The enemy tried to discourage the church by force and physical violence. In Acts 4, Peter and John were arrested, jailed, and warned not to speak further about Jesus. Upon their release, they went right back to preaching, teaching, and performing miracles. Then, in Acts 5, these same apostles were arrested again. This time they were severely beaten and ordered not to preach in the name of Jesus. But the persecution was ineffective; it did not hinder the gospel or destroy the infant church. “Day after day, in the temple and from house to house, they never stopped teaching and proclaiming the good news that Jesus is the Messiah” (Acts 5:42).

In Acts 7, Stephen became the first church leader to be martyred for preaching Christ. But Acts 11:19-21 declares, “Now those who had been scattered by the persecution that broke out when Stephen was killed traveled . . . telling them the good news about the Lord Jesus . . . and a great number of people believed and turned to the Lord.” The faithfulness of trustworthy leaders will always overcome persecution!


Having failed to destroy the church from the outside, Satan tried to discredit her from the inside through the deceit of Ananias and Sapphira. This couple sold some property and claimed they gave all the money from the sale to the church. In fact, they lied to the Holy Spirit. They held back some of the proceeds. And the divine death sentence imposed on this couple impressed on the church the seriousness of their stewardship sin. “Nevertheless, more and more men and women believed in the Lord and were added to their number” (Acts 5:14).

Since the early 1980s the trustworthiness of professed Christian leaders has taken hit after hit. Satan has scored big by bringing down many leaders who have fallen prey to the lure of fame, power, money, and sex. The media loves to expose those who posture themselves as virtuous, when in reality, they are duplicitous.

As trustworthy leaders, what should we do? It’s simple, but not easy. We must walk in the truth. Let your yes be yes and your no be no. Tell the truth. In short, live a life of integrity. It’s what we see in Peter, John, Philip, Barnabas, Lydia, Dorcas, Timothy, Silas, and Paul in the book of Acts. So, let’s imitate the faith of those who literally laid down their lives for the truth that is in Jesus. The integrity of trustworthy leaders will always overcome corruption!


Satan’s third attack was more subtle. He created dissension in the church to try and distract the apostles from their priority tasks of preaching and prayer. The number of disciples was exponentially increasing, and the pastoral load became unmanageable.

Soon, racial tension surfaced. The Grecian Jews complained against the Hebraic Jews because their widows were being overlooked in the daily distribution of food. The apostolic leaders knew they had to maintain their ministry focus on the Word of God and prayer, so they wisely decided, “Brothers and sisters, choose seven men from among you who are known to be full of the Spirit and wisdom. We will turn this responsibility [for the needy widows] over to them. . . . This proposal pleased the whole group. . . . So the Word of God spread. The number of disciples in Jerusalem increased rapidly” (Acts 6:3, 5, 7).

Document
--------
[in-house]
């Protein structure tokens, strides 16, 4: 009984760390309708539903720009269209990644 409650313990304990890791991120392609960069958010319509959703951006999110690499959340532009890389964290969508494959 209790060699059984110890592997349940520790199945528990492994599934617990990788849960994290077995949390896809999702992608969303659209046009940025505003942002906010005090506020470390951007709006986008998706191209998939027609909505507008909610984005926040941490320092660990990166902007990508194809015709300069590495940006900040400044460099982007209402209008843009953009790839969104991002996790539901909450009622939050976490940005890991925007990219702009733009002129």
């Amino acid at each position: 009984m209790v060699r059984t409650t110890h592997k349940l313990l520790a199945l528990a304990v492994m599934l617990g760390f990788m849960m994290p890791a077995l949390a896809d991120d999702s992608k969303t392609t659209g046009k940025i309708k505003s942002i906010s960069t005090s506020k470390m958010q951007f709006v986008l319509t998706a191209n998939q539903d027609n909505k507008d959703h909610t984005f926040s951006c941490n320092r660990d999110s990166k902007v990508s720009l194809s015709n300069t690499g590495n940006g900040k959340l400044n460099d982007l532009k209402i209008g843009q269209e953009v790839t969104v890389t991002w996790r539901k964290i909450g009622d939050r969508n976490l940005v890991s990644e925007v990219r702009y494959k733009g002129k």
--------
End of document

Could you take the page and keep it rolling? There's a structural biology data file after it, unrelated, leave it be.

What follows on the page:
If Satan had succeeded, and the apostles had given up the priorities of preaching and prayer, it would have resulted in an untaught and unspiritual church. False doctrine would have surely gained a foothold and worldliness would have developed over time. It’s happening today in mainline denominational churches. Many are in decline and others are dividing over issues related to politics, race, vaccines, and masks.

Church leaders who pray in faith for God’s wisdom will find he is faithful to give it. Scripture says, “If any of you lacks wisdom, you should ask God, who gives generously to all without finding fault, and it will be given to you” (James 1:5). This spiritual gift must be elevated in the life of the contemporary church. It is the byproduct of a strong prayer life. The wisdom of trustworthy leaders will always overcome division!

God will bless the church with health and growth, whether in the first century or the 21st century, despite persecution, corruption, and division, because of the faithfulness, integrity, and wisdom of her leaders.

Any church will be united and strong, healthy and growing if it is blessed to have a growing base of trustworthy spiritual leaders.

Ken Idleman is in his seventh year as vice president of leadership development for The Solomon Foundation, mentoring and consulting to assist churches in getting to the next level. He previously served for three decades as president of Ozark Christian College in Joplin, Missouri, and a decade as senior pastor of Crossroads Christian Church, Newburgh, Indiana.

Ken Idleman

Ken Idleman serves as vice president of leadership development for The Solomon Foundation. He served as the fourth president of Ozark Christian College and then as senior pastor of Crossroads Christian Church in Newburgh, Indiana.